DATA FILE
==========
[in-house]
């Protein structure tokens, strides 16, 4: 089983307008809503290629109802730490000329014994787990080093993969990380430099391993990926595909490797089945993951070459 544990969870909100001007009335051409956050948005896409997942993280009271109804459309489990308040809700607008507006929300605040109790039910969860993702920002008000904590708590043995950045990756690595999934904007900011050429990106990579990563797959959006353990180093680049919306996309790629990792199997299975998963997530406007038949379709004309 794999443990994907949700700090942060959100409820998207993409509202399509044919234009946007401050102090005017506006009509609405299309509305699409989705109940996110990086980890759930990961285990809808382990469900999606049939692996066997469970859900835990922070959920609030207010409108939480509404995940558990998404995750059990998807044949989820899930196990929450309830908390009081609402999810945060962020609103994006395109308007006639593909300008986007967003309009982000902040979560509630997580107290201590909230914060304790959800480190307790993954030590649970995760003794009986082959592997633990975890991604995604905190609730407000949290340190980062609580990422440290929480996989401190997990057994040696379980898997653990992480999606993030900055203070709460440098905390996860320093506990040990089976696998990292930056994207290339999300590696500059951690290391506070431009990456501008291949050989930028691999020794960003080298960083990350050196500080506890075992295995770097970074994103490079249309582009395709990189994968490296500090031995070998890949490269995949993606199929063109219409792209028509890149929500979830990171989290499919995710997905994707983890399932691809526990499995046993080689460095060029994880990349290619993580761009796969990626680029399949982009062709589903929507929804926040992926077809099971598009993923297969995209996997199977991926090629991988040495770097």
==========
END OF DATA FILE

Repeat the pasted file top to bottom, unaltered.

[in-house]
């Protein structure tokens, strides 16, 4: 089983307008809503290629109802730490000329014994787990080093993969990380430099391993990926595909490797089945993951070459 544990969870909100001007009335051409956050948005896409997942993280009271109804459309489990308040809700607008507006929300605040109790039910969860993702920002008000904590708590043995950045990756690595999934904007900011050429990106990579990563797959959006353990180093680049919306996309790629990792199997299975998963997530406007038949379709004309 794999443990994907949700700090942060959100409820998207993409509202399509044919234009946007401050102090005017506006009509609405299309509305699409989705109940996110990086980890759930990961285990809808382990469900999606049939692996066997469970859900835990922070959920609030207010409108939480509404995940558990998404995750059990998807044949989820899930196990929450309830908390009081609402999810945060962020609103994006395109308007006639593909300008986007967003309009982000902040979560509630997580107290201590909230914060304790959800480190307790993954030590649970995760003794009986082959592997633990975890991604995604905190609730407000949290340190980062609580990422440290929480996989401190997990057994040696379980898997653990992480999606993030900055203070709460440098905390996860320093506990040990089976696998990292930056994207290339999300590696500059951690290391506070431009990456501008291949050989930028691999020794960003080298960083990350050196500080506890075992295995770097970074994103490079249309582009395709990189994968490296500090031995070998890949490269995949993606199929063109219409792209028509890149929500979830990171989290499919995710997905994707983890399932691809526990499995046993080689460095060029994880990349290619993580761009796969990626680029399949982009062709589903929507929804926040992926077809099971598009993923297969995209996997199977991926090629991988040495770097």